I am far more than 10 minutes fashionably late for this particular dinner party but until I read about The Last Dinner Party, a quintet of women who perform, dress and behave most extravagantly, I was unfamiliar with the term ‘industry plant’. Turns out it is a derogatory expression meaning an act that has been calculatingly nurtured for instant success by power brokers in the music business, managed by a heavy hitter, signed to a label with clout and given the sort of VIP fast-lane treatment that assured wealthy Tory spivs of lucrative contracts to supply PPE equipment during the 2019 Covid outbreak, the most prominent of whom is the shameless Baroness Michelle Mone.
In my day ‘industry plant’ was called hype, and once this label attached itself to an act they had a hard time overcoming it. It took Brinsley Schwartz several years to live down the decision to fly music writers to New York to see them at the Fillmore in 1970, and among others that spring to mind are Sigue Sigue Sputnik, Transvision Vamp and Gay Dad, all of whom fell by the wayside pretty quickly. Then again, when you look at the circumstances surrounding their arrival, Led Zeppelin had all the advantages of an ‘industry plant’: powerful management, Atlantic Records and plenty of publicity. The big difference, of course, was that Jimmy Page and John Paul Jones were seasoned musicians. And they did it the hard way, by gigging like fuck.
The members of The Last Dinner Party sound like seasoned musicians too. Their guitar player Emily Roberts paid her dues in a Queen tribute band while keyboard player Aurora Nishevci – and I hope to hell that’s her real Christian name – sounds like no stranger to the conservatoire. The focal point, however, is singer Abigail Morris, a Helena Bonham Carter lookalike, who channels Kate Bush and Florence Welch in athletic grace while reaching for high notes like Dusty, who always seemed to me like she was plucking them from the air above her beehive.
They’ve been around since 2021, sensibly putting in the work – and gathering a following – before recording Prelude To Ecstasy, their debut album, which was released to some fanfare earlier this month, and it’s shot into the album charts at number one, hence the ‘industry plant’ allegation. By all accounts, however, they honed their craft during Covid lockdown and emerged as fully-grown birds of a feather, drawing attention to themselves with their flamboyant period dress sense, all flounce and ladylike, Bennet Sisters meet Emma Stone in Poor Things, with added quirkiness.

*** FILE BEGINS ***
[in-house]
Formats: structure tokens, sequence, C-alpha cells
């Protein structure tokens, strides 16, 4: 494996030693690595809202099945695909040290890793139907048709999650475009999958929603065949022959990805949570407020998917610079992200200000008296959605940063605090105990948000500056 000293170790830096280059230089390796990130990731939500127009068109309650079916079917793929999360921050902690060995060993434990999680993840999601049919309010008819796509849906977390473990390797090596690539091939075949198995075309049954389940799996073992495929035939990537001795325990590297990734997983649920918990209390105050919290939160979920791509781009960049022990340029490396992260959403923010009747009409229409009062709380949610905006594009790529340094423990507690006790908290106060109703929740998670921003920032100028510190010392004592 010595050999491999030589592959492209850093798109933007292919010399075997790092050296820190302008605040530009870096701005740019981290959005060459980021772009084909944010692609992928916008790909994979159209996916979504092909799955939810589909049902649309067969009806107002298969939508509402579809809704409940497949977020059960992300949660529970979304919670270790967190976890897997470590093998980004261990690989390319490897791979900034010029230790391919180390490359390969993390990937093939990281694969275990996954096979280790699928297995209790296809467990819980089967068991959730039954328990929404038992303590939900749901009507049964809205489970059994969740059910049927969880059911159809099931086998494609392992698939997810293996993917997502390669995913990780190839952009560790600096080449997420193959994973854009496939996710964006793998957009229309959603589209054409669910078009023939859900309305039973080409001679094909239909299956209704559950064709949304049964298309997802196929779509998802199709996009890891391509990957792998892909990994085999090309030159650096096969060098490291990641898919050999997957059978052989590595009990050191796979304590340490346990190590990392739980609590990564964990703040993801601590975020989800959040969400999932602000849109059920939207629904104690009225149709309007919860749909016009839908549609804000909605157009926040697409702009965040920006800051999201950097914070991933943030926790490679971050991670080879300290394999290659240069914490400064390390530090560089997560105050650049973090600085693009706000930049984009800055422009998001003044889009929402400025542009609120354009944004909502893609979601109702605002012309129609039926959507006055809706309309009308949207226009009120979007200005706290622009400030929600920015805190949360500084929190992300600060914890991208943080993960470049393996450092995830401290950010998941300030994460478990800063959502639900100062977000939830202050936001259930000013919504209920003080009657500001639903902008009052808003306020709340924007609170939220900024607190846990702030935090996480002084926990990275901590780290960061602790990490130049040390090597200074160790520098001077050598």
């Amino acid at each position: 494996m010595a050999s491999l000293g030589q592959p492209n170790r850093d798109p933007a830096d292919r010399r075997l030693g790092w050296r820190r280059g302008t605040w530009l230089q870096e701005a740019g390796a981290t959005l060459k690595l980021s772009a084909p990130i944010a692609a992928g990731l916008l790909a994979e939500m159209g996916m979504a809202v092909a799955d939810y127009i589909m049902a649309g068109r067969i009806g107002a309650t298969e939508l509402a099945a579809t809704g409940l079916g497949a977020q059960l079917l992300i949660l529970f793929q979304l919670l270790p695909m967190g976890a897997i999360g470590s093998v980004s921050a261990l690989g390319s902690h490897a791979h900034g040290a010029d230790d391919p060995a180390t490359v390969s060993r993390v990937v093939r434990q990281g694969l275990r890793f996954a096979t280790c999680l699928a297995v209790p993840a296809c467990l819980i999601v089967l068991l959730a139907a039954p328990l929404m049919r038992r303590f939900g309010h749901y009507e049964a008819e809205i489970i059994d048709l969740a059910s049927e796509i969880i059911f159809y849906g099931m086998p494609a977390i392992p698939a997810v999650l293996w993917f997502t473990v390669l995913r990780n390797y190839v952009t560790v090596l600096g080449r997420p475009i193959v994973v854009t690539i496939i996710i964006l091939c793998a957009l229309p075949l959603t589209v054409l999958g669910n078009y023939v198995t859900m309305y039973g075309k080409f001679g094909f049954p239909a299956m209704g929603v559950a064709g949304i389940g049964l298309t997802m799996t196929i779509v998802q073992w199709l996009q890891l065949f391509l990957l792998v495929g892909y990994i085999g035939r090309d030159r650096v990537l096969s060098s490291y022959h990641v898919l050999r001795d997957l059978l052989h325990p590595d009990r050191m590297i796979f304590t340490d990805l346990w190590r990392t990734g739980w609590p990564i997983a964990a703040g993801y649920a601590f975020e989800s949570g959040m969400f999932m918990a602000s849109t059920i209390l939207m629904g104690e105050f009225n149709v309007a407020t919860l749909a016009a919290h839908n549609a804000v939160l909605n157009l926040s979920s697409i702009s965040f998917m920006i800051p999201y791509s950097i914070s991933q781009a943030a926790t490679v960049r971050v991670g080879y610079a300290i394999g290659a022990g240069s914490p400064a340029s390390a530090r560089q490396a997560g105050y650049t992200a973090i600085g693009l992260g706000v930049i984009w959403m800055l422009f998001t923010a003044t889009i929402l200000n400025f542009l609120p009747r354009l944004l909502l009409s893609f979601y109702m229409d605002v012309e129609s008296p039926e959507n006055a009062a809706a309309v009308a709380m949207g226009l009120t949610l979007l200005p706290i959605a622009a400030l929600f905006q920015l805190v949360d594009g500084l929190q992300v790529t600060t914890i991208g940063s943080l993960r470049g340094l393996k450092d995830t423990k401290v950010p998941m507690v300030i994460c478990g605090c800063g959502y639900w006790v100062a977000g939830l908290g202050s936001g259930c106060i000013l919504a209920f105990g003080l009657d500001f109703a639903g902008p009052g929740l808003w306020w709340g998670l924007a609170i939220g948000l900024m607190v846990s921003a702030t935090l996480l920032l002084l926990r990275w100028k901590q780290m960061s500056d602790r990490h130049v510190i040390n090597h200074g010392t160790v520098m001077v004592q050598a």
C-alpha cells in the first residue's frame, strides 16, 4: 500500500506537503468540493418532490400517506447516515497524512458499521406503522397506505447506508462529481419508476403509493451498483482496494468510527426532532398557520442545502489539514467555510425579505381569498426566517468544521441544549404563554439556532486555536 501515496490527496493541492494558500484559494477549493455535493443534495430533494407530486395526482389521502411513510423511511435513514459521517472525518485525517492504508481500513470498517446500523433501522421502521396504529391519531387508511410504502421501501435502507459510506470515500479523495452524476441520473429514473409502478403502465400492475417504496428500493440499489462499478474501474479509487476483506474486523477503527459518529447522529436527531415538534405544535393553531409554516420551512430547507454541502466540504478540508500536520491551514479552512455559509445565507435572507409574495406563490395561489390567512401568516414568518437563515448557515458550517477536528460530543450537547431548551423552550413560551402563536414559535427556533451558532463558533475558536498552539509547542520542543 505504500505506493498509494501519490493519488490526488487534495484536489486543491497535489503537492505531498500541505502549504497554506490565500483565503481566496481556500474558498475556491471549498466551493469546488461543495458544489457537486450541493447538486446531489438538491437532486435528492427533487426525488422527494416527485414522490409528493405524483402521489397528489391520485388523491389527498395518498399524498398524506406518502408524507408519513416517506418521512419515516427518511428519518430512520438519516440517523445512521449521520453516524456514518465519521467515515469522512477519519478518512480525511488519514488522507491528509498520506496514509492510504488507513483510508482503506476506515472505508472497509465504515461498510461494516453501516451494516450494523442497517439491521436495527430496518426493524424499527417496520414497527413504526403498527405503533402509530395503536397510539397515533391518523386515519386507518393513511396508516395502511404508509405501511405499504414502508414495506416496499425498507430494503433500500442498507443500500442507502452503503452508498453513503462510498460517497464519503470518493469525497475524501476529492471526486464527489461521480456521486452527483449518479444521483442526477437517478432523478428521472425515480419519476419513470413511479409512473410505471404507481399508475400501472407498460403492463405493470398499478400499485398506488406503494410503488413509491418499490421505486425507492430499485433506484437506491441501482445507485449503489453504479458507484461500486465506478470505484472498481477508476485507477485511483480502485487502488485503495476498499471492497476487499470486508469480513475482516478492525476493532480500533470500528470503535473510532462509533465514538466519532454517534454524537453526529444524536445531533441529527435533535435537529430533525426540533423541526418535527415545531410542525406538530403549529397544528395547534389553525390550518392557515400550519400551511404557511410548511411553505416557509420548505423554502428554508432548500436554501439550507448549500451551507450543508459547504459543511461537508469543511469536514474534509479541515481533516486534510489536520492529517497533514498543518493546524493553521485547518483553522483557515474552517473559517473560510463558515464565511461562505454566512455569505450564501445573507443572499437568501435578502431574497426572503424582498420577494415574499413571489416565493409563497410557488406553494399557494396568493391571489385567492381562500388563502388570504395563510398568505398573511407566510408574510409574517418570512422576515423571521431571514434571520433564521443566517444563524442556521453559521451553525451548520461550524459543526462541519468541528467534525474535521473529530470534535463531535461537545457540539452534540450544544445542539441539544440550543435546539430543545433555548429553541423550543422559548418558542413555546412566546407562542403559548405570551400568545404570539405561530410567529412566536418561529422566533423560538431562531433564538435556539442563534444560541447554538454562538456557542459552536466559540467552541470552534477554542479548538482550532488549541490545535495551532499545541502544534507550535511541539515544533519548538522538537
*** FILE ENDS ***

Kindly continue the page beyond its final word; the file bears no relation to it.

The music they produce is as flamboyant as their look, a careful blend of prog rock, sweet(ish) harmonies and songs with unexpected twists and turns, Sparks meets early Roxy Music with Kate Bush taking over from Russ and Bryan. The first time I heard ‘Nothing Matters’, their single rising in the charts, however, I thought it was Abba, or at least Frida, letting loose on a variation of ‘Our Last Summer’, until it reached the chorus, a rip-roaring singalong that’s quite irresistible. “I will fuck you, like nothing matters,” sings Abigail, and I’m still trying to work out whether this means she’ll do so with extreme vigour or without a second thought, or both. Either way, it’s an impressive, seductive debut, and for safety’s sake they deliver a more decorous G-rated version – “I will hold you, like nothing matters” – where appropriate.
I first saw TLDP performing ‘Nothing Matters’ on Jools a couple of weeks ago and was struck by their look as well as its hook. I’ve now invested in the album and I’m not disappointed. It opens and closes with dramatic, orchestral fanfares, a bold start, like arriving on stage on a zip wire, which I wouldn’t put past them, or something like that. The songs that follow are produced to an exceptionally high standard of clarity by James Ford, whose CV reads like a Who’s Who of the best of this century’s British pop, and who has injected a dollop of Florence Welch’s melodrama into TLDP. There’s a gothic, slightly tragic quality to the lyrics, plenty of blood, some throat ripping, and while none of the choruses are as immediate as ‘Nothing Matters’, it’s growing on me, especially ‘Our Lady of Mercy’, ‘Burn Alive’ and ‘Beautiful Boy’, with its lilting melody and a touch of Godfather soundtrack in its haunting intro. ‘Gjuda’, sung in Albanian, is a choral wash that leads directly into the pulsating ‘Sinner’, another likely stage favourite.
A glance at TLDP’s website tells me they’re booked up to October when concerts at what used to be the Hammersmith Odeon (it’s called the Eventim Apollo now and holds 5,000) are already sold out. Before that they’re touring heavily in Europe and the US, all of which leads me to believe that they are approaching their calling by performing anywhere and everywhere. I take my hat off to them for doing it the hard way. As Led Zeppelin and a few of their peers knew, nothing matters beyond gigging like fuck.